Samsung is launching their Gear VR headset with the subhead ‘Innovator Edition’. We’ve got the full specifications, which include sub-20ms motion-to-photons latency.

Samsung Gear VR Specs:

Optical Lens

96˚ Field of View


Accelerator, Gyrometer, Magnetic, Proximity

Motion to Photon Latency

< 20ms

Focal Adjustment

Covers Nearsighted / Farsighted Eyes

Interpupillary Distance Coverage

55 ~ 71 mm

Physical User Interface

Touch Pad, Back Button, Volume Key


microUSB 1.1 connection to the Galaxy Note 4

Dimension (Headset)

198(W) x 116(L) x 90(H)mm


Available through Oculus Store

microSD Card(16GB) in-box: A collection of 360-degree videos and 3D movie trailers from major studios will be pre-loaded.

Samsung calls Gear VR “the result of a deep and integrated partnership with Oculus.” With the help of Oculus, they’ve been able to achieve sub-20ms motion-to-photons latency on the Gear VR headset powered by the Galaxy Note 4.

Oculus confirms that the Samsung Galaxy Note 4 “uses variations of the Oculus Tracker” which updates faster and is more accurate that IMUs found in smartphones today. In addition to the IMU, Oculus says they worked hard on “firmware built into the headset for extremely accurate, ultra low-latency 3DOF tracking.

“As a result, we’ve been able to achieve sub-20 millisecond motion-to-photons latency, roughly equivalent to the most highly optimized experiences on DK2,” says the company.

Oculus CTO John Carmack, who has been leading Oculus’ work on mobile VR, stepped on stage during Samsung’s IFA Unpacked press presentation to talk a bit about Oculus’ role in the new headset. Among them he mentioned the following key pieces that allow Gear VR to hit sub-20ms latency:

  • Allowing custom calibrated sensors to talk to a dedicated kernel driver
  • Enabling real time scheduled multithreaded application processes at guaranteed clock rates
  • Context prioritized GPU rendering, enabling asynchronous time warp
  • Facilitating completely unbuffered display surfaces for minimal latency
  • Supporting low-persistence display mode for improved comfort, visual stability, and reduced motion blur / judder
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Ben is the world's most senior professional analyst solely dedicated to the XR industry, having founded Road to VR in 2011—a year before the Oculus Kickstarter sparked a resurgence that led to the modern XR landscape. He has authored more than 3,000 articles chronicling the evolution of the XR industry over more than a decade. With that unique perspective, Ben has been consistently recognized as one of the most influential voices in XR, giving keynotes and joining panel and podcast discussions at key industry events. He is a self-described "journalist and analyst, not evangelist."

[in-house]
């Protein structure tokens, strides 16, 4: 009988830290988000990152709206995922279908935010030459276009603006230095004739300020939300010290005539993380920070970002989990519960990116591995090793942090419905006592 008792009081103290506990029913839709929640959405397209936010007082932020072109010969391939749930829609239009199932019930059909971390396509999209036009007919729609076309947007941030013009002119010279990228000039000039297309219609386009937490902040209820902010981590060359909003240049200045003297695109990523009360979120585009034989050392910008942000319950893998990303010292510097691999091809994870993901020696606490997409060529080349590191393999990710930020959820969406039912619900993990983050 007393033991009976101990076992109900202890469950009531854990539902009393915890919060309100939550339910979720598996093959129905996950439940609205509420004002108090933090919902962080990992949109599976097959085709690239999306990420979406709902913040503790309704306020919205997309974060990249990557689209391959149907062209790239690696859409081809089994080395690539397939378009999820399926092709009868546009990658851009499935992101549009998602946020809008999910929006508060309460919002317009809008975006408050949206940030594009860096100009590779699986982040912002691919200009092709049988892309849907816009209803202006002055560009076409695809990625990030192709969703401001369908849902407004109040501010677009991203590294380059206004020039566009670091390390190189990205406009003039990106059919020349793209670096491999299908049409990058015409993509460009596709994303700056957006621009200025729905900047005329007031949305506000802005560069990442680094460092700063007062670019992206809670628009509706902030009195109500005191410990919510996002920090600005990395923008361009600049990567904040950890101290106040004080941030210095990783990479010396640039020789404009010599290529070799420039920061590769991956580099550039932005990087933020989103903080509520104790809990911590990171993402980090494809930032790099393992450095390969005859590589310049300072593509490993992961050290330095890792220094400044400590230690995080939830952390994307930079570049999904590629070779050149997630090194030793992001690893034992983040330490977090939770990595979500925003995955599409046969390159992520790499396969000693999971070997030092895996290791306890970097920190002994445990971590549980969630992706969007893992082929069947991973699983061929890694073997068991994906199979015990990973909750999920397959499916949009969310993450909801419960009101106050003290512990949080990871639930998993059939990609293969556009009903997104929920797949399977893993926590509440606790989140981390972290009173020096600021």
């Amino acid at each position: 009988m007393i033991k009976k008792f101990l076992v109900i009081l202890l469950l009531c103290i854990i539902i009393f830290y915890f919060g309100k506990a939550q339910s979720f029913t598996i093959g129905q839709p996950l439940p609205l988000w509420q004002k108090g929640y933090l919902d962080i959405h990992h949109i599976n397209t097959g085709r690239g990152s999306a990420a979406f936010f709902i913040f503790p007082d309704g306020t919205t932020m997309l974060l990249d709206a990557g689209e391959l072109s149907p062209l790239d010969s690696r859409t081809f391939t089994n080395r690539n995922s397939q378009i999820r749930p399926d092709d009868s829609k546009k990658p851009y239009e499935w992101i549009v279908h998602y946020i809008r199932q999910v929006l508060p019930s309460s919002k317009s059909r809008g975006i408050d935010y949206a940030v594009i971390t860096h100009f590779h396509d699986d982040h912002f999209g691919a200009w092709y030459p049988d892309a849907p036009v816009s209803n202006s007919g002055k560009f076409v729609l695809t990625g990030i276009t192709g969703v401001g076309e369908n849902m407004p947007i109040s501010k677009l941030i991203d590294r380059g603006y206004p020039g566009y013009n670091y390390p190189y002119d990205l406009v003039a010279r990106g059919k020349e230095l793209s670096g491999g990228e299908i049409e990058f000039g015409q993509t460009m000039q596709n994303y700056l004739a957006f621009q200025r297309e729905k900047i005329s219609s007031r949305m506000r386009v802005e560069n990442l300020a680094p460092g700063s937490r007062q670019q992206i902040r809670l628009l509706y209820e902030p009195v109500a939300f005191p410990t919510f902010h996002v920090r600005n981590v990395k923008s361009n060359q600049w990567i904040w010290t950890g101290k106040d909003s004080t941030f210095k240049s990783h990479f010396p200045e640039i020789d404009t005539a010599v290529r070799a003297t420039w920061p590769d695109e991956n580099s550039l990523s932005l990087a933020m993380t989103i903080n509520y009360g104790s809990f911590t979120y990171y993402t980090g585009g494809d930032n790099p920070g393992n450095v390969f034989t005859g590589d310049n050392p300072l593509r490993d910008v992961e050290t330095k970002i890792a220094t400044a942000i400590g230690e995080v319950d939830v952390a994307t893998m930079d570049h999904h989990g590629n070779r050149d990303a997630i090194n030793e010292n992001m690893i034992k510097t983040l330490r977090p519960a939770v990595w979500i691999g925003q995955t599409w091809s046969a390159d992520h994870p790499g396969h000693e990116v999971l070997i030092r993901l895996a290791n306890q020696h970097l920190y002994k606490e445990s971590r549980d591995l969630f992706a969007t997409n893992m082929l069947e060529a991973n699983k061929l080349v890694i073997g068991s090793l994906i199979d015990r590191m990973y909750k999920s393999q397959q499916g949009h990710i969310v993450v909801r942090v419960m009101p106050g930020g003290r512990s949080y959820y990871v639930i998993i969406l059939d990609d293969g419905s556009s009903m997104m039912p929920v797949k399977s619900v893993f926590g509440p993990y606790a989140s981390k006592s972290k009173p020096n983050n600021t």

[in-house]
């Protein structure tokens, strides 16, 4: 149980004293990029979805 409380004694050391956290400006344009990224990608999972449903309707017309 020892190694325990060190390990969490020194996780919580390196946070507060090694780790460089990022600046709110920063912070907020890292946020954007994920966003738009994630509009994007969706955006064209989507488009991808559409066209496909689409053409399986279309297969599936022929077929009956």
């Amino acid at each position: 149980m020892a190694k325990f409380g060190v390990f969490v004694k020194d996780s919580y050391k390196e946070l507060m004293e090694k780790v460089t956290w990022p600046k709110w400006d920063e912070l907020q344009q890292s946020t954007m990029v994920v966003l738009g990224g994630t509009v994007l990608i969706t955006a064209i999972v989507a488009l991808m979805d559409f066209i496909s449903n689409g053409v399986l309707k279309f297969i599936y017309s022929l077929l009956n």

• ElectroPulse

    Holy CRAP… 20ms “Motion to Photon Latency”? That’s insane! From the sounds of it, that includes pixel switching, correct? If so, that’ll be insanely awesome! I wonder if they’re specially designing a screen for this?

    Also, is this 96 degree horizontal FoV, or diagonal?

    Also, what would the proximity sensor be for? Could this be used for positional tracking in relation to the surrounding environment?

    Man, Samsung getting onto the VR scene… It just gets better and better!

    • Ben Lang

      Yup, motion-to-photon includes pixel switching. That’s the term Samsung settled on to talk about the entire chain all the way from input to the point that the photons leave the screen and head to your eyes.

      It isn’t clear if the 96 degrees is horizontal or diagonal. Proximity sensor is probably just to identify when it is on your face, that way they can launch the software when you put it on.

  • pedrw nascimentw

    It’s better than DK2 ?

  • whitedragon101

    If they are pushing 1440p through micro USB at <20ms delay does this mean Oculus CV1 could push 4K at <20ms though some connector type? What connector could do this?

    • gosnold

      The video stream stay entirely on the phone, the microUSB is used to transmit information from the sensor (gyros) inside the GearVR.